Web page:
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More on my Wildcat bullet testing.

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Unread 02-14-2006, 08:12 PM
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Join Date: Jun 2007
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Re: More on my Wildcat bullet testing.

Thanks Kirby. We were all chomping at the bit to go riding by this time of the day. The wind was picking up and the kids were getting bored. I at least wanted to get two groups off but I agree, more groups will be better. Please watch for them.

The jackets are the same from what I understand.

I am only testing these bullets to get an indication of how my rifle likes Wildcats. I will be recieving very similar bullets with the .030" jackets if we get the desired results from these and I contact Richard with a "ship em" email. I hope he has seen these pictures. I should email him tomorrow evening.

That third shot is a gremlin for sure. I will check the float on the BBL AGAIN and tighten the screws good. You are right about losing the third shot and having a decent group. If I could squoonch the horizontal out of them the vertical would be outstanding.

Another quick question. My velocities at the muzzle are right around 2550. Abinok suggested using a 175 gr SMK instead of the 168 nosler J4s to keep things supersonic past 1000 yards. I would be doing just that right now if Richard hadn't arrived on the scene. Do you think the BC on these 169.5 ULD RBBT HPs will keep me supersonic or should I request that extra 5 grains when I order bullets?
GRAVITY. It's not just a good idea. It's the LAW!
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Unread 02-15-2006, 09:47 AM
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Re: More on my Wildcat bullet testing.

On the receiver screws, remember that overtightening then can be as detrimental to accuracy as loose depending on the bedding system you have in the stock.

For pillar bedded rifles I like around 55 to 65 in/lbs but have seen many rifles shoot extremely well down to 40 in/lbs as well.

In a conventionally bedded rifle, I limit things to around 50 in/lbs to prevent stock crushing as much as possible.

To be honest, I seldom use a torque wrench unless I get a rifle that is giving the owner trouble with consistancy. In a qality bedding, I have found that as long as the bedding is stress free, torque setting really don't make all that much difference. In a conventional inletted stock this can cause extreme variations though.

Onto bullets, I would be suprised if the 169.5 gr ULD RBBT did not have at least as high of a BC as the 175 Sierra MK.

Remember its bullet length and meplat design mainly that contributes to BC value, bullet weight has nothing really to do with it except that generally a heavier bullet is a longer bullet.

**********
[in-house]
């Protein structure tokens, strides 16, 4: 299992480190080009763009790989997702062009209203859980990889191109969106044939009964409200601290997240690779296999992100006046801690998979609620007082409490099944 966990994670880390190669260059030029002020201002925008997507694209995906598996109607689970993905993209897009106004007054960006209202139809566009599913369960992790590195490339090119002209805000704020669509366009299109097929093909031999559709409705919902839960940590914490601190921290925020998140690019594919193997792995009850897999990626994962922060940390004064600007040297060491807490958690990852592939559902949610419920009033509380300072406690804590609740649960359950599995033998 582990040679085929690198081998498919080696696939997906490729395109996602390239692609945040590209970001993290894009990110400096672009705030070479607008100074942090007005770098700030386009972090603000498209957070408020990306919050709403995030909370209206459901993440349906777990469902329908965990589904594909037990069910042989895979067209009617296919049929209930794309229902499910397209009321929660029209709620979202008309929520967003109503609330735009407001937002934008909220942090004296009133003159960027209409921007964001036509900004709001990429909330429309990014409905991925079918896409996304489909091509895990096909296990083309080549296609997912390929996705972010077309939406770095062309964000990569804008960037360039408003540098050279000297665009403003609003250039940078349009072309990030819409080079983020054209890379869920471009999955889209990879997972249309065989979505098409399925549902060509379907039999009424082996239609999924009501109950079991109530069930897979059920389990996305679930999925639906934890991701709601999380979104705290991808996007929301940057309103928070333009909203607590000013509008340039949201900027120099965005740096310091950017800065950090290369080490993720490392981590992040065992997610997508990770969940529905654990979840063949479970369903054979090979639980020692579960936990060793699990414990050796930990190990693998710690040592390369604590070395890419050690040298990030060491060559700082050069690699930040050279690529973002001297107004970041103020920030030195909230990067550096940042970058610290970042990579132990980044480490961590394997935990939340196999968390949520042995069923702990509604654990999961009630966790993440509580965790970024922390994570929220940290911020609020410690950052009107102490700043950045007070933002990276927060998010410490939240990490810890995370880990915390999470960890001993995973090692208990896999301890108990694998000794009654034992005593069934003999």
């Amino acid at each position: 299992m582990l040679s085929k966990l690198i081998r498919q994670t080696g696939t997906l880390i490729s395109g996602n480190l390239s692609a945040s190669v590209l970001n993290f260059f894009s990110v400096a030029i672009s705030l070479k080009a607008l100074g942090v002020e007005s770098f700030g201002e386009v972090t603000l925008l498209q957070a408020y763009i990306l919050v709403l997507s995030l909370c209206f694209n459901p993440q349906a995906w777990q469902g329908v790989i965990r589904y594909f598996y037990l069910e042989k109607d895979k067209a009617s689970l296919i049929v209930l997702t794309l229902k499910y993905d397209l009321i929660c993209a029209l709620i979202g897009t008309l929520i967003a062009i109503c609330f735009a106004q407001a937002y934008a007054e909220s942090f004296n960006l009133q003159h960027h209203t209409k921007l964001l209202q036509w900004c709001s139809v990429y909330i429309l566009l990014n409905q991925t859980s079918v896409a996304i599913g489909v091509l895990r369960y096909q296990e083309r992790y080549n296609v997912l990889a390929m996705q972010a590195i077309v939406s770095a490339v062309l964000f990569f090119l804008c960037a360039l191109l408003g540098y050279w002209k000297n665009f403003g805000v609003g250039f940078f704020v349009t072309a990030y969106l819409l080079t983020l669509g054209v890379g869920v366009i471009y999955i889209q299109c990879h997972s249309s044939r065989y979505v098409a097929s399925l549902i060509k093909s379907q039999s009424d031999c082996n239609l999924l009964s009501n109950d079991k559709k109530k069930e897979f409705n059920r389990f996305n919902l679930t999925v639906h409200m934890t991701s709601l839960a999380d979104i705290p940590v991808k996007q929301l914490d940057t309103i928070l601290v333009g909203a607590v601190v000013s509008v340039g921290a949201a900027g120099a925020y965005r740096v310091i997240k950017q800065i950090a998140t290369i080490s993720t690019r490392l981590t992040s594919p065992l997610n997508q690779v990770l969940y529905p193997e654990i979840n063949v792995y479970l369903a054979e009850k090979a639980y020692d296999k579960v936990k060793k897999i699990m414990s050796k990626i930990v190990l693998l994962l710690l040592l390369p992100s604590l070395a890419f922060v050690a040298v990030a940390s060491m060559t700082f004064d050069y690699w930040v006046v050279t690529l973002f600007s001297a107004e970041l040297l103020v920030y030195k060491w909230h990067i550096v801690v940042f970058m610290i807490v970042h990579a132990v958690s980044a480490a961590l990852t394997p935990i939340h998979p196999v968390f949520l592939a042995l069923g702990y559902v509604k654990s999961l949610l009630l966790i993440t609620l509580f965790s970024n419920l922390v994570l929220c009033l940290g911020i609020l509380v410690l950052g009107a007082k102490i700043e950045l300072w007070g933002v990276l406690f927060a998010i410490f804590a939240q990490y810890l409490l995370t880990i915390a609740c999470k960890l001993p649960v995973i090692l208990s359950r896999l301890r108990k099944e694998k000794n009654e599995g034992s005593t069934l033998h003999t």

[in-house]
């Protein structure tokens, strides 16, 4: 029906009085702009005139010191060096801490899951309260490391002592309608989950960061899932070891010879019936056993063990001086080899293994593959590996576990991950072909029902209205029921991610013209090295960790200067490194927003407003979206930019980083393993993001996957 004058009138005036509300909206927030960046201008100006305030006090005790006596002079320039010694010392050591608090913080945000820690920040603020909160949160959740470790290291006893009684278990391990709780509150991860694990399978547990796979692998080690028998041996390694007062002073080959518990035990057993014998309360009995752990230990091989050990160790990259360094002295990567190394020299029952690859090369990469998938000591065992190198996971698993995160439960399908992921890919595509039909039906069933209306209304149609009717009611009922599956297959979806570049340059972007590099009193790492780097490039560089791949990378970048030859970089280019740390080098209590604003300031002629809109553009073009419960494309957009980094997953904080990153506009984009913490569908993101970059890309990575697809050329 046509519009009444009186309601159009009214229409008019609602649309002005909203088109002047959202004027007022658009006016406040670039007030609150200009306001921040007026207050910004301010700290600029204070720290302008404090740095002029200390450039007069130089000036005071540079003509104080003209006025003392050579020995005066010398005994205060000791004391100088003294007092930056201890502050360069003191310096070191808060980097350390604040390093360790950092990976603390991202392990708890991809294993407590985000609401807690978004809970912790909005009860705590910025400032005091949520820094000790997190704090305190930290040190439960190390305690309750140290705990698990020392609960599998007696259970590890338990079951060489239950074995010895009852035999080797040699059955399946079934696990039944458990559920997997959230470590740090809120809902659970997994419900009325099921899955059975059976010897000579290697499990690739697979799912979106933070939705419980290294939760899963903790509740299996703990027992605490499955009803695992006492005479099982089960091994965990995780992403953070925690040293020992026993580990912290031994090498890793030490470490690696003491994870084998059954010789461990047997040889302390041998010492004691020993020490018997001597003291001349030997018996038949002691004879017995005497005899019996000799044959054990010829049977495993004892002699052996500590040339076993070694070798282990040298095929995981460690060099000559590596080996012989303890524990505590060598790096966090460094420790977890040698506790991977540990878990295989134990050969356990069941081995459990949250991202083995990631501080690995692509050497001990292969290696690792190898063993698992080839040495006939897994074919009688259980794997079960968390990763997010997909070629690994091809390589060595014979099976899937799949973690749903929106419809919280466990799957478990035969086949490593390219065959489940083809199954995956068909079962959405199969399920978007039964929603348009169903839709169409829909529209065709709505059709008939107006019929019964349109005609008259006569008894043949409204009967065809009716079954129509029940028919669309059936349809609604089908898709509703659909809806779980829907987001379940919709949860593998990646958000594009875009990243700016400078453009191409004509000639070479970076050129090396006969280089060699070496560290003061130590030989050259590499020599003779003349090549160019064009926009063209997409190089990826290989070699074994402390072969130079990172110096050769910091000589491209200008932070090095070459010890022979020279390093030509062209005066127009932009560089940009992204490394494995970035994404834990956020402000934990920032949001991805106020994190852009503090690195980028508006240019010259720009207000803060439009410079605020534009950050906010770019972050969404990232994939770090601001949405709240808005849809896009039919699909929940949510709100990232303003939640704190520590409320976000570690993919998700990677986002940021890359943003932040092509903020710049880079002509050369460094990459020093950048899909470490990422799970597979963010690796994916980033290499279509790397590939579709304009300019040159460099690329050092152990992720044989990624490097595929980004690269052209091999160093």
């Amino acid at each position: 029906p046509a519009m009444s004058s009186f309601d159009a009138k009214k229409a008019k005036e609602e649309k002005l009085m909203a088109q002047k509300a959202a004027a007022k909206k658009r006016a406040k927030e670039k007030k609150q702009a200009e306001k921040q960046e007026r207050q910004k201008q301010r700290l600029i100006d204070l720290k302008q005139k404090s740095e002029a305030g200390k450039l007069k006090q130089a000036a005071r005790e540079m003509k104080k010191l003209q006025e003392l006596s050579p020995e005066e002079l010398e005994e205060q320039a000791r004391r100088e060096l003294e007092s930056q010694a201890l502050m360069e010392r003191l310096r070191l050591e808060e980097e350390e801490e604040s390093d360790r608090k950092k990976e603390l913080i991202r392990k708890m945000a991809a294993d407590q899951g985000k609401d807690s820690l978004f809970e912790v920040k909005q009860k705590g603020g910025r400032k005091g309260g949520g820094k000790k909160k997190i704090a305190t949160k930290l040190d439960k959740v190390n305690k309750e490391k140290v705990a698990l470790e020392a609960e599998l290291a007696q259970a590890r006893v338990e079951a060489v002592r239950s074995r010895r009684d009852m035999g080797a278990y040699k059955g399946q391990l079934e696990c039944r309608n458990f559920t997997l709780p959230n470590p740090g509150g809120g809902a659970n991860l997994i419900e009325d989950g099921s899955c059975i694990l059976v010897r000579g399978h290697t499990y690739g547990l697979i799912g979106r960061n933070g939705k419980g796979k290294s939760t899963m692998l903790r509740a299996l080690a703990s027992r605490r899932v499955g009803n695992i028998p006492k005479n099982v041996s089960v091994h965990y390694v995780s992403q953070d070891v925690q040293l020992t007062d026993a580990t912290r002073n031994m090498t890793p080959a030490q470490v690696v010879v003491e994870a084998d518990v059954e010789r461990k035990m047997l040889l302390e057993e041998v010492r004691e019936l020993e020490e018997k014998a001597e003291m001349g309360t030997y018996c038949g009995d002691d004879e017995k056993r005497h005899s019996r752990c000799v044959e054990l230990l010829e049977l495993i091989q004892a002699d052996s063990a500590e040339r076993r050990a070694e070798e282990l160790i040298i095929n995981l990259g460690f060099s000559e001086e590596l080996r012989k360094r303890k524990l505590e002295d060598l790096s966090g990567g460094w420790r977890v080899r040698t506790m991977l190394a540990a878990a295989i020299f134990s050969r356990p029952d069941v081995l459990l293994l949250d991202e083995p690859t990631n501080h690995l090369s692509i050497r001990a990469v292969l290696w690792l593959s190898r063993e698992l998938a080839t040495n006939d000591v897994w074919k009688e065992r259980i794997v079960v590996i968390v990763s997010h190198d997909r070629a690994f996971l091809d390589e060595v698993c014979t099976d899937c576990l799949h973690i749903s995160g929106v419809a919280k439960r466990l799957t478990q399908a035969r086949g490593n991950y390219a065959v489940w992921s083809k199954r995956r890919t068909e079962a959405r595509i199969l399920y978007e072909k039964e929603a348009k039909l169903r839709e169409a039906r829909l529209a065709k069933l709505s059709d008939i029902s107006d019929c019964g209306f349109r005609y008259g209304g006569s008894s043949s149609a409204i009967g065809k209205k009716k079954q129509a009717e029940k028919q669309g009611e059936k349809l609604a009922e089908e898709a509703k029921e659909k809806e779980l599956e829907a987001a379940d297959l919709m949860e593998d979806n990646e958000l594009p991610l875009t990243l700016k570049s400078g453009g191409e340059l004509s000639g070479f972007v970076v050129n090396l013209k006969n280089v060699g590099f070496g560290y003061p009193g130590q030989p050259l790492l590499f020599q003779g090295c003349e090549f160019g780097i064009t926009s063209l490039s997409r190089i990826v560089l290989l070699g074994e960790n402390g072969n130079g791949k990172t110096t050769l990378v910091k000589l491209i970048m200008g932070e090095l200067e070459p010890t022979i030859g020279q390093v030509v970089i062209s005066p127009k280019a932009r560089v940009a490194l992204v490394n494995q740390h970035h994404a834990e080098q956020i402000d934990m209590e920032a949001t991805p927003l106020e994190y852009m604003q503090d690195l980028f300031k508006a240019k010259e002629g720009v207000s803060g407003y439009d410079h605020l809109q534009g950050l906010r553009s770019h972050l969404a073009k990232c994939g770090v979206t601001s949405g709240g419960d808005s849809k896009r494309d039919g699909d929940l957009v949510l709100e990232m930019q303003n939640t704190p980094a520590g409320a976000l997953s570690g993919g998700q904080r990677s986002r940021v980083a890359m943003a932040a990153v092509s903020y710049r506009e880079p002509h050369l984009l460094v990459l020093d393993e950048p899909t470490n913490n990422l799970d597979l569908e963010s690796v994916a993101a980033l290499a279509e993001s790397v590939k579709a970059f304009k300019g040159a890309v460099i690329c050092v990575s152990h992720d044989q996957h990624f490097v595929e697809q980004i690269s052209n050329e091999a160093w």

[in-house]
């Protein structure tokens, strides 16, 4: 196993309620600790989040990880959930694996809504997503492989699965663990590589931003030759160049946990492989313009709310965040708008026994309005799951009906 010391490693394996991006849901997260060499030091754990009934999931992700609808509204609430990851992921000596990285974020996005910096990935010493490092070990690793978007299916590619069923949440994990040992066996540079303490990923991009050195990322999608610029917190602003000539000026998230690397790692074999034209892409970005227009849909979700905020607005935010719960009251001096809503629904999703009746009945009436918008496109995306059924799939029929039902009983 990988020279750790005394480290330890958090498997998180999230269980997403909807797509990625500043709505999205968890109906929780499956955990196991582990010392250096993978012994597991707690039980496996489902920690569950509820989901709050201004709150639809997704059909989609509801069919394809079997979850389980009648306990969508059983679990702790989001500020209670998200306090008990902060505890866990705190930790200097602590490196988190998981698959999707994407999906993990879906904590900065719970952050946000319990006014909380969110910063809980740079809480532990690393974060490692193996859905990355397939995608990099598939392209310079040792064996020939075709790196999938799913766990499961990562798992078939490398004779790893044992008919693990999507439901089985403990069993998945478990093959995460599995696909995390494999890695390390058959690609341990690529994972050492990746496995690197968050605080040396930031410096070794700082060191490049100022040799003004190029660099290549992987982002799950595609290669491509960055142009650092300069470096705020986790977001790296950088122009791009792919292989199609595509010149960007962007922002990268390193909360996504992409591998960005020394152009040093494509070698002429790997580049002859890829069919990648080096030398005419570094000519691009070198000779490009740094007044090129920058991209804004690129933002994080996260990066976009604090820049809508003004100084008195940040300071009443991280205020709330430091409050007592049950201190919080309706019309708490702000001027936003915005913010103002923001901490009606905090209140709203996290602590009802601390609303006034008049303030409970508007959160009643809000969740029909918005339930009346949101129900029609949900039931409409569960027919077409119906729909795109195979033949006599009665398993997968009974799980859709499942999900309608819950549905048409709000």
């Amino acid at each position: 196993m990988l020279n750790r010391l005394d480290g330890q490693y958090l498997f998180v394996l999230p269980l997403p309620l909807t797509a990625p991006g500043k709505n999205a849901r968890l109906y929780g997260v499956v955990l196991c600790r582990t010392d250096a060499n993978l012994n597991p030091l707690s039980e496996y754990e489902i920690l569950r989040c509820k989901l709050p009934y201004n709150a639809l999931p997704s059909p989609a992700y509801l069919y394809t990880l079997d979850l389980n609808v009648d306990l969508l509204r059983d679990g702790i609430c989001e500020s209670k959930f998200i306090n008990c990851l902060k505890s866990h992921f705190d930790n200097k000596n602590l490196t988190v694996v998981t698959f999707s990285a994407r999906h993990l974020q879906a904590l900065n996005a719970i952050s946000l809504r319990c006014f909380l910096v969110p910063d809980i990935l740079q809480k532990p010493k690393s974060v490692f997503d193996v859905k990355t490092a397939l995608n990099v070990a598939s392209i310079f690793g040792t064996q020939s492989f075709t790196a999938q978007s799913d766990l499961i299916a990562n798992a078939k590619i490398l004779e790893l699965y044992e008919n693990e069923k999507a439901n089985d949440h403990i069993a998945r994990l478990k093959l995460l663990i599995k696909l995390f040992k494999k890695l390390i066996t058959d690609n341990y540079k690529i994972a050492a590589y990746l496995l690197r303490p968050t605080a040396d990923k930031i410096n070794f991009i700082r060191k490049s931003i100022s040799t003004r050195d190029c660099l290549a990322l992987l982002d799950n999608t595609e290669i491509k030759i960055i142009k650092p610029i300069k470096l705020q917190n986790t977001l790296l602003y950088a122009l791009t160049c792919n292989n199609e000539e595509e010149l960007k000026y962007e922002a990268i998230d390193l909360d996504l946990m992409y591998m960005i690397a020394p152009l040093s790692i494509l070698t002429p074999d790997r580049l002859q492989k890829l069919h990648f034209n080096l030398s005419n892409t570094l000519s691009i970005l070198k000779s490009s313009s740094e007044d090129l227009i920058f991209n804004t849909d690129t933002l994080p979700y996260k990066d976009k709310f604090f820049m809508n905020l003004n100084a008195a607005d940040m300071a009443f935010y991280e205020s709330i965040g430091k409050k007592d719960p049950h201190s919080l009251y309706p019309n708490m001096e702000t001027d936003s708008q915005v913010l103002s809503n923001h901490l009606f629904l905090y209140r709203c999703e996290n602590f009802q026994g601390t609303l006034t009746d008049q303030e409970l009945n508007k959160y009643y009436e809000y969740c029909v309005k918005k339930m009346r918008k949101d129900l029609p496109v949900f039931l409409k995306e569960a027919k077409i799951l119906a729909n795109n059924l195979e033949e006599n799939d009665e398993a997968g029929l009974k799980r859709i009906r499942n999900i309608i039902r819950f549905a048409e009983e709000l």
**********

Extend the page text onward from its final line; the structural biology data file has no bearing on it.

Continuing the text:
Best advice I can give is that if you want to see if they stay super sonic at 1000 yards, shoot them at 1000 yards and see how consistant they are.

Running your velocity numbers through my Exbal, I just am not sure what Abinok is talking about concerning staying supersonic to 1000 yards.

At 2550 fps you could use a bullet with a BC of .450 and still have a retained velocity of +1100 fps at 3000 ft altitude in 20 degree temps. With a .550 BC bullet you would have right at 1300 fps retained velocity.

With a .600 BC bullet you would be just a bit shy of 1400 fps. In fact with a .600 BC bullet you would stay over 1100 fps out to 1300 yards so I guess this recommendation confuses me a bit. Its not a trick to stay super sonic out to 1000 yards with any of these bullets to be honest.

Now I am not going to get into the exact BC value of this bullet. IF you recall, we got into a huge ******* match over this several months ago so I will say nothing of the bullets true BC and let you guys figure it out.

I will tell you though, at your velocity, you will have no problem staying super sonic to 1000 yards.

Make some more groups and see what happens!!

Kirby Allen(50)
Kirby Allen(50)

Allen Precision Shooting
Home of the Allen Magnum, Allen Xpress and Allen Tactical Wildcats and the Painkiller Muzzle brakes.

Farther, Faster and Flatter then ever before.

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Unread 02-15-2006, 02:02 PM
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Re: More on my Wildcat bullet testing.

10-4 on all that Kirby. Thanks.

Abinok suggested the 175 when I was asking around on going from a 168 SMK type bullet to something else. I had noticed during a casual range day that at around 800 yards things seemed to fall appart. I ran numbers and the 175 seemed like a suitable change to try for hitting at 1k and staying sonic. Then I found out about Wildcats and since then I have been dealing with 169.5 gr. This is more than acceptable to me if you have confidence in their discovered BC. I am also planning on going to BL-c2 for working up loads to get a few more fps out of this humble .308.

I suppose then, when the time comes, I will stick with the 169.5 weight and have confidence that if I can do my part the ULD RBBT will do it's part.

This is all actually gravy beyond 600 since the foremost task of this gun is deer and chucks come in a distant second. They are actually just practice and a confidence builder for the meat part of my hunting.

Thanks for all your valuable advice.
GRAVITY. It's not just a good idea. It's the LAW!
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